A Mud Fortress

Kids love to build things when they play in the mud, so why shouldn’t termites?  Termites have a good reason to construct mud tubes, though.  These tunnels are there for their protection.  They protect termites from low humidity, extreme temperatures and are a huge source of protection from their enemies.  The size of the tubes will range from about ¼”–1” in diameter and are used by the termites to traverse from the ground to their food source.  Subterranean termites differ from drywood termites in that the drywood termite will expel their fecal matter and wood particles, but the subterranean termite will put it to use along with sand and soil particles to produce a strong, plaster-like material for building these earth-colored tunnels.

When you see new mud tubes, you know that there are termites present.  Yearly inspections of your home make it possible to locate the problem area quickly.  Examination of your home should include inside and outside of the foundation, cracks that appear in your concrete floor, and especially places where pipes go through the concrete slab of your home.  Termites love these spaces because they can enter undetected, especially if you do not have a regular, yearly inspection.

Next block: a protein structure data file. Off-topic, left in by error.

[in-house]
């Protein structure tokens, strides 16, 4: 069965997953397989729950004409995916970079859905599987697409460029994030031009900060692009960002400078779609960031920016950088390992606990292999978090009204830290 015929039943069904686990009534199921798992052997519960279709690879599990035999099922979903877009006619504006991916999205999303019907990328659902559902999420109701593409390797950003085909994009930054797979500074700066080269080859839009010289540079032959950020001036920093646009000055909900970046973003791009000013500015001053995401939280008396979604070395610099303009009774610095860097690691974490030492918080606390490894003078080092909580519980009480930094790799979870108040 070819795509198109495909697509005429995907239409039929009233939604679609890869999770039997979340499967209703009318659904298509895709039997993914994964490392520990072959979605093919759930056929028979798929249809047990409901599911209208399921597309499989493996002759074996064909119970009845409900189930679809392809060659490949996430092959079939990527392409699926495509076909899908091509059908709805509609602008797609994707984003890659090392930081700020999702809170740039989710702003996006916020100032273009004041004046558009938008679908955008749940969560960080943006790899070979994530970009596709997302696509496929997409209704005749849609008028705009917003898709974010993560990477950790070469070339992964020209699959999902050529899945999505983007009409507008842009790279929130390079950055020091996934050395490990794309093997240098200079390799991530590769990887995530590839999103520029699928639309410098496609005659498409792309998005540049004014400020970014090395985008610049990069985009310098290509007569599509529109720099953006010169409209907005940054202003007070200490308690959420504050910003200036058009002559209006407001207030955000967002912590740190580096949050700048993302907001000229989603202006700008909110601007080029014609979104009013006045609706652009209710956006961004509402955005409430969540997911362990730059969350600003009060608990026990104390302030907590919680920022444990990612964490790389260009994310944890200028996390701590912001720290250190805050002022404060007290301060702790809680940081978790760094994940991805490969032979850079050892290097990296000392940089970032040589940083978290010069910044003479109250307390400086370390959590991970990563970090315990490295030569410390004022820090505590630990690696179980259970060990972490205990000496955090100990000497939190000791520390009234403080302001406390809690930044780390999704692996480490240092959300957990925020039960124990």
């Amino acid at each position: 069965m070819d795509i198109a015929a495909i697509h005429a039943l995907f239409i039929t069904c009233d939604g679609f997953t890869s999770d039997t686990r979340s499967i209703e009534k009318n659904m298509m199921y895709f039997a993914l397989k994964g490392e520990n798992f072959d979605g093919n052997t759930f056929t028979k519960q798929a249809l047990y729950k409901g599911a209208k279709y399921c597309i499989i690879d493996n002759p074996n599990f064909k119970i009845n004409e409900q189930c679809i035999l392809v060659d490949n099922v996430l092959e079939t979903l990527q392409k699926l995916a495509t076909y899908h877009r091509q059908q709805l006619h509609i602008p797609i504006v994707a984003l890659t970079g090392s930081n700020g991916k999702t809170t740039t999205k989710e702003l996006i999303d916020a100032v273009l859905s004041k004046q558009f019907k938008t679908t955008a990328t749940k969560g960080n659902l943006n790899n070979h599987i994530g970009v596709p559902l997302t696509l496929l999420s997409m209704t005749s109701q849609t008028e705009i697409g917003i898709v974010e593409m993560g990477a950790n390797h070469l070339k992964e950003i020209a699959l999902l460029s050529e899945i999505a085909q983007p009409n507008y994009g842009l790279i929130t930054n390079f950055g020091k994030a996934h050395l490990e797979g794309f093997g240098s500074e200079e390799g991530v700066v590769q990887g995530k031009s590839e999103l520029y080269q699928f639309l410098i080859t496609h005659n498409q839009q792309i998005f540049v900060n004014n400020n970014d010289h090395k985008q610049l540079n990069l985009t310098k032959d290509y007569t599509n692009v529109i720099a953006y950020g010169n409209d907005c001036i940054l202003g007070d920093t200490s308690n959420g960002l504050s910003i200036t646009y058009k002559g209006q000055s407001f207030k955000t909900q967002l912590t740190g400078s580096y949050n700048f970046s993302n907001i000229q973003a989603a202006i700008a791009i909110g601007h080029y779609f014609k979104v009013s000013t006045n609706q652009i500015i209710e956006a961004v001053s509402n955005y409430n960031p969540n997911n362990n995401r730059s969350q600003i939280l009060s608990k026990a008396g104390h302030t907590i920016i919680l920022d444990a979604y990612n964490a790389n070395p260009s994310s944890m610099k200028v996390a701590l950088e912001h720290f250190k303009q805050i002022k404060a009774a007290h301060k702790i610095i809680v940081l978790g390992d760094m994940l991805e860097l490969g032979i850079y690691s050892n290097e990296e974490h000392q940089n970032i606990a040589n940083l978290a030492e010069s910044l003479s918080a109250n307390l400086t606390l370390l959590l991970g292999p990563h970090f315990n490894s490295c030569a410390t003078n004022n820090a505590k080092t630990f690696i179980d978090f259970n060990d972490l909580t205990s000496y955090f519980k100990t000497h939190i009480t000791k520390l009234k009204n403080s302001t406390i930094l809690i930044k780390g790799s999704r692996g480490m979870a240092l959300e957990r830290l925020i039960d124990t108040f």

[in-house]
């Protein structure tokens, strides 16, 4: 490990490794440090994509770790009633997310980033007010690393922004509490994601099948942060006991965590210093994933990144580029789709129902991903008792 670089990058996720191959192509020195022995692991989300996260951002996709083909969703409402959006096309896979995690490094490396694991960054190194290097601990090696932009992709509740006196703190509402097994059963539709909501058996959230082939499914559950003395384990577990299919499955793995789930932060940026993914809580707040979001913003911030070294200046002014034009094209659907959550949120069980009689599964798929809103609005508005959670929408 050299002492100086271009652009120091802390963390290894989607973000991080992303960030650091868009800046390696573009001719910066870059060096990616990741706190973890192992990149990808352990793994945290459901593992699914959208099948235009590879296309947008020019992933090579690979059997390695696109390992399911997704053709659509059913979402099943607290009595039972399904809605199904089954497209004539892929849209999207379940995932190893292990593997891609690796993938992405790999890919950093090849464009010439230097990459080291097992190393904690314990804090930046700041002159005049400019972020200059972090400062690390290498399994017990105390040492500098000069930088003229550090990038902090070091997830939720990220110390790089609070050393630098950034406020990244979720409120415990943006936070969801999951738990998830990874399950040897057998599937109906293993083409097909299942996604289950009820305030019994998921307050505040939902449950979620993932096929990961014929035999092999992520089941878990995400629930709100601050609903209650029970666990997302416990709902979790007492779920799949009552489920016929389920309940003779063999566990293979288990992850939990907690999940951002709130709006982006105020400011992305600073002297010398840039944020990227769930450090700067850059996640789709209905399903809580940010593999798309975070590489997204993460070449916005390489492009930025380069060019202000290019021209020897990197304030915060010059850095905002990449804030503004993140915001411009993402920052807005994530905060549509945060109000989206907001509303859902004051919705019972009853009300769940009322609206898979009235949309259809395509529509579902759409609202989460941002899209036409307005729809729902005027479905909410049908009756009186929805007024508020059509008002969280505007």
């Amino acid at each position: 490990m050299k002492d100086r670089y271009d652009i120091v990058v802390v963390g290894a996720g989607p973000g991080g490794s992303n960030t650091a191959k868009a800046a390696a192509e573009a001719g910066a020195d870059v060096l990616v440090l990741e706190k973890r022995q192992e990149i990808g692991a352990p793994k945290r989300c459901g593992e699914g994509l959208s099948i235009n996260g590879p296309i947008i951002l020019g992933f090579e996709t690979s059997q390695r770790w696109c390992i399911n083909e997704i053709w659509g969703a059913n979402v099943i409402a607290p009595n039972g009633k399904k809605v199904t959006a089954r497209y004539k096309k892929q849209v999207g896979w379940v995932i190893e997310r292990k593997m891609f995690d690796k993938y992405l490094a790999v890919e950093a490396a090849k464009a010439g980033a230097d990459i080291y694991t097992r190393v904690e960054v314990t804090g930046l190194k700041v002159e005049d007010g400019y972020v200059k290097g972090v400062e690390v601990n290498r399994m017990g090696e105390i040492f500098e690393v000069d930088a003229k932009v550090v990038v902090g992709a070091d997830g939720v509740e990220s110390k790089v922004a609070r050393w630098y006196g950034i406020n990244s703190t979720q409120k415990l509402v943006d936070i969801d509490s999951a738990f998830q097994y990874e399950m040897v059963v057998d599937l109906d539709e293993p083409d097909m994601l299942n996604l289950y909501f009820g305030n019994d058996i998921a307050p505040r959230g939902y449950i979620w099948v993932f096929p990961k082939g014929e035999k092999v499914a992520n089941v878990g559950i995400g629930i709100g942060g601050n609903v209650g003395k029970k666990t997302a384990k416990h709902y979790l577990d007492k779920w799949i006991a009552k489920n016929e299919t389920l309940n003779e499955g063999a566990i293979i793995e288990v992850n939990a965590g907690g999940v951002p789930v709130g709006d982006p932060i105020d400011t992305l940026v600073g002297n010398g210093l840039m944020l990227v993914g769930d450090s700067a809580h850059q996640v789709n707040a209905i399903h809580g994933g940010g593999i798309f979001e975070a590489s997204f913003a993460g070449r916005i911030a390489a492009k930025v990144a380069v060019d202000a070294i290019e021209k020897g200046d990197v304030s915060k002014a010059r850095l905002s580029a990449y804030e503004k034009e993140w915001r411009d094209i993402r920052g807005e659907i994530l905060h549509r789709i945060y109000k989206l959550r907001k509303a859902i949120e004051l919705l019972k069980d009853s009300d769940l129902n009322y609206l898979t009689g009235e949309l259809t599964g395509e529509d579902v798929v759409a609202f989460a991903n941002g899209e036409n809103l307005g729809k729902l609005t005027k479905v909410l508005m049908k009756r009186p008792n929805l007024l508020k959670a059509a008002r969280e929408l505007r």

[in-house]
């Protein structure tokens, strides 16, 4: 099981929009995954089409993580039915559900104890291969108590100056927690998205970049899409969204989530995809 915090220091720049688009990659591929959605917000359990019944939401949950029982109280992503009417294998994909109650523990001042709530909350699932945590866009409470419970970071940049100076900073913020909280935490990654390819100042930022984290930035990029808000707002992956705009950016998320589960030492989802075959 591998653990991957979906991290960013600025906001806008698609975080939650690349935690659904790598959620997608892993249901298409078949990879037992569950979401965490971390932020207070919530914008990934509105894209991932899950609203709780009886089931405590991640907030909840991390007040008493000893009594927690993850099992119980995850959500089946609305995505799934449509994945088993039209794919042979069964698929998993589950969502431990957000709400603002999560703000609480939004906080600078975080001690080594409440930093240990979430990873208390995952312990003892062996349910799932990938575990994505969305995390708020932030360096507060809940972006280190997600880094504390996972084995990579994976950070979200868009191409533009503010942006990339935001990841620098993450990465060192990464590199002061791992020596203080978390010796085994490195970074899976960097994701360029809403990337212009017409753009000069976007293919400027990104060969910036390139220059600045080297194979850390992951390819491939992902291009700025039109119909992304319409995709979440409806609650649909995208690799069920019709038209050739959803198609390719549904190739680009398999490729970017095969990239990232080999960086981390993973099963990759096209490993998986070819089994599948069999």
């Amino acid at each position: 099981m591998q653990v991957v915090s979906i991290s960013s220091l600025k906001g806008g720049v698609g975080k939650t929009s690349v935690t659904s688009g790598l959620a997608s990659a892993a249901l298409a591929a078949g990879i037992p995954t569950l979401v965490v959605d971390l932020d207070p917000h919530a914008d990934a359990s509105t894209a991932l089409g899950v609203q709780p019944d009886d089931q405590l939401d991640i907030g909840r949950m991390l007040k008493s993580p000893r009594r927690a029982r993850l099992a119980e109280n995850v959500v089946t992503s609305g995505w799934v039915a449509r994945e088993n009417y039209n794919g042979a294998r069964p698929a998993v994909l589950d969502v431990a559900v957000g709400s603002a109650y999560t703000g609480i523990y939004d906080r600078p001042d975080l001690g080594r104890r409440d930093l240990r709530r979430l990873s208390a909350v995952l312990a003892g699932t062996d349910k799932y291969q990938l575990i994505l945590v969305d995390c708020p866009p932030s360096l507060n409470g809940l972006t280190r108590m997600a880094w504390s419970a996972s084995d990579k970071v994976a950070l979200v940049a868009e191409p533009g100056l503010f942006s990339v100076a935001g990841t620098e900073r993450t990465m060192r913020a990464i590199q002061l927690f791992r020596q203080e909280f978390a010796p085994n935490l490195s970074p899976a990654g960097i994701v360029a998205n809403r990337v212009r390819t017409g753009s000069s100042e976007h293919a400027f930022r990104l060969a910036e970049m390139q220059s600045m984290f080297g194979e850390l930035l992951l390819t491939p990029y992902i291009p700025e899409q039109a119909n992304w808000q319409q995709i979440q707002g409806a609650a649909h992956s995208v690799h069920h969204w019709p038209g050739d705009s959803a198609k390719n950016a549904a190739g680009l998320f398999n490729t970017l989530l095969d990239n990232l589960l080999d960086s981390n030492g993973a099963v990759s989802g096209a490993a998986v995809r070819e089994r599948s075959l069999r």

You may need to acquaint yourself with the different types of mud tubes that could be found at your home.  The first tube is a working tube which will go from the ground, along the concrete or stone and up to a wood surface.  These are especially helpful in locating termites, because they originate in the nest underground.  The second type of tube is the exploratory and migratory tube.  These, too, come from the ground, but they do not attach to any wood.  The last type is a drop tube.  These extend from a wooden structure down to the ground.  They may also be found inside the home on a ceiling.


Keeping your eyes open for possible activity will go a long way in helping you protect possibly your biggest investment!  I love the old African Proverb that says small termites collapse the roof.  Knowing what to look for and being pro-active is the   key to limiting termite activity.

Next time we’ll discuss damage and how you can prevent termites from looking at your home like a smorgasbord.

The above information was derived from the text Secrets to a Pest Free Home by Richard C. Burton.   ©2003
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